The University is in dangerous waters. Rarely does an institution manage to isolate all of its potential supporters, but for some reason, this is the policy ULM has decided to adopt.
Four groups of people make up a campus family: students, faculty, alumni and the community. ULM has managed to drive away them all.
Many alumni disassociated themselves from the University because, as many of them will tell you, their degree says “Northeast Louisiana University,” not the University of Louisiana at Monroe. Their college photos show them in NLU Indian t-shirts, not ULM Warhawks clothing.
Maybe its time for them to move on and accept change, but it isn’t that simple. Memories cannot change. Their memories are of a different university, and it will be hard to overcome the strong feelings of the college day nostalgia.
The most vocal in the community are enraged by the natatorium’s potential closure. Many see former soccer coach Stacy Lamb’s departure as ULM trying its hardest to drive the final wedge between Monroe and its university. There are few flags or window displays in the city showing ULM pride. If the university keeps angering the community, it’s unlikely that will change anytime soon.
Faculty live in constant fear. Fear of budget and program cuts. Fear of losing tenure as others in the system have. Fear of the enormous amount of control looming in the sixth floor of the library, centered around people they were skeptical of to begin with.
And of course there are the students, who are caught in the middle of the raging identity crisis and caught in the middle of a fierce debate over the natatorium. But, surely our administrators will protect us.
Or maybe they’ll just use us like they used top skiers Zack Wordon and Claudio Kostenberger to garner them a national title before effortlessly kicking them to the curb.
The pair carried the water ski team to another national title, the 23rd of the most celebrated program of any kind at the University. How are they rewarded? By being “suspended” and stripped of their scholarships because they missed curfew.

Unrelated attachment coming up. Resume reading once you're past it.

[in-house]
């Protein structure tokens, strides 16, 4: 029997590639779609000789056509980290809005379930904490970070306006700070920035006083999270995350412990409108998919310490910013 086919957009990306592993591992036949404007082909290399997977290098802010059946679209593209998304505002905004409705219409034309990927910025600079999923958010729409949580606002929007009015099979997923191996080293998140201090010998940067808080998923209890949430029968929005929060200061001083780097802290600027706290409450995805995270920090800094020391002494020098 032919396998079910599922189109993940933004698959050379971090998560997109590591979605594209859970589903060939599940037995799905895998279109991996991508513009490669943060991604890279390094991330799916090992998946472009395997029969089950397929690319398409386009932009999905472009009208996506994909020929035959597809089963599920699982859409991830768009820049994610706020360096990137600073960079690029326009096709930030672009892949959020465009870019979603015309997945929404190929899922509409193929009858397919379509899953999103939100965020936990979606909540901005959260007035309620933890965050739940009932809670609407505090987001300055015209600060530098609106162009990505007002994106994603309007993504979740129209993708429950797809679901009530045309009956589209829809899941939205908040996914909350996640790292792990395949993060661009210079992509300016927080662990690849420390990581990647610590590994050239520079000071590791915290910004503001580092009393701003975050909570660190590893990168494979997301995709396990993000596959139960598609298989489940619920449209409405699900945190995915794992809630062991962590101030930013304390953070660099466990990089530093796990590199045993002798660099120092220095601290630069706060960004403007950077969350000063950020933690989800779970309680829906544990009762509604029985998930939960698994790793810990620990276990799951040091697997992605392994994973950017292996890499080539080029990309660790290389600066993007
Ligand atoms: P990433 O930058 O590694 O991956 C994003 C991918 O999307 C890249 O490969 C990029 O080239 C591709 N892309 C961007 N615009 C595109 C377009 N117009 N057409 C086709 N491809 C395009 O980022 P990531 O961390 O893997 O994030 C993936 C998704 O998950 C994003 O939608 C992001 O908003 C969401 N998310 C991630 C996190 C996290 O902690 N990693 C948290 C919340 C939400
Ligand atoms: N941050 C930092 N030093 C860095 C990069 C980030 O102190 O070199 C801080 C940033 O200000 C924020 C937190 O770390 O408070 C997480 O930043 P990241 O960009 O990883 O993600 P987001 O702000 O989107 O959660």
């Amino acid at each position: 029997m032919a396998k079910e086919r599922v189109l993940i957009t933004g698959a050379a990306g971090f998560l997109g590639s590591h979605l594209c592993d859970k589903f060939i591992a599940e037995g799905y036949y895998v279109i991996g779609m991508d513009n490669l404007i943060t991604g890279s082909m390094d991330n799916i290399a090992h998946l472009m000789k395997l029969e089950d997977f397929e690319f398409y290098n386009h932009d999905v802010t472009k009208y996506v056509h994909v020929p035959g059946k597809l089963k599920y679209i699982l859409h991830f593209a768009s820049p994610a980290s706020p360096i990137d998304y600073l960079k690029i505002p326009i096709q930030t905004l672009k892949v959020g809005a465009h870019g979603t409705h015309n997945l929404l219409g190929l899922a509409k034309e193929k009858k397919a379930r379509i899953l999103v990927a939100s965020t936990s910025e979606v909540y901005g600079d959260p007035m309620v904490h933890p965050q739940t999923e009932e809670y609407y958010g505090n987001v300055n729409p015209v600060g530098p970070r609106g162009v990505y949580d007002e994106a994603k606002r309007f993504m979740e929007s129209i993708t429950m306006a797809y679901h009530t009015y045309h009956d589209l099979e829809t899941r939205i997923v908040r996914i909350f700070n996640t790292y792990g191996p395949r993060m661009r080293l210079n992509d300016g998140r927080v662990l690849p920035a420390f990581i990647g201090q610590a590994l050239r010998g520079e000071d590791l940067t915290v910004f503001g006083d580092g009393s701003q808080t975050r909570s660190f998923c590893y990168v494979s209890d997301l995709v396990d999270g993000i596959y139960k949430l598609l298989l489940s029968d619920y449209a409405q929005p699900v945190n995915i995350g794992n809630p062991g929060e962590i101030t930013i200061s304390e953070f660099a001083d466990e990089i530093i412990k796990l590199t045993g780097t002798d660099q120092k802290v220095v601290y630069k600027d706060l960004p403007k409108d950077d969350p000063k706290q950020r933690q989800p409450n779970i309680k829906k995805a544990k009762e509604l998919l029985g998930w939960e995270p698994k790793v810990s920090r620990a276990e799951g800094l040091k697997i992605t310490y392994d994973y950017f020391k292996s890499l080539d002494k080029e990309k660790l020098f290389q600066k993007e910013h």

Had there been a previous violation? Yes, a minor one. Were they out past the midnight curfew? Yes, they were out, celebrating with parents after winning the national title and allegedly after getting the permission of the assistant coach.
Luckily for the University, the sanctions don’t take place until the spring, when camera flashes and celebration shows come to an end. After all that is over, then they’ll take away the skiers’ scholarships.
According to the Hawkeye poll, students overwhelmingly support the skiers. Their punishment was excessive and everyone knows it. But rather than do the right thing and support their students, the University did what it does best: alienate people who desperately want to support it.
It’s time the University takes a long look in the mirror and decides who it wants to be. The popular catch-phrase this year has been “Discover ULM.” That slogan is laughable. How can anyone discover ULM when ULM doesn’t even know who it is?
The reelection of Gov. Bobby Jindal, a clear enemy of higher education, should have all universities worried. Without the threat of losing reelection over him, he could attack learning institutions with renewed vigor. It’s a dangerous time for ULM to be floundering the way it is.
An aggressive campaign needs to be launched to show alumni they can love ULM like they loved NLU. Don’t pick fights with community members. Stop playing politics and stand up to Baton Rouge; assure faculty their university has their backs.
Most importantly, do the right thing for your students. Show us you have our backs. A perfect opportunity to do so is by giving back Zack and Claudio’s scholarships.
It’s time ULM starts doing the right thing.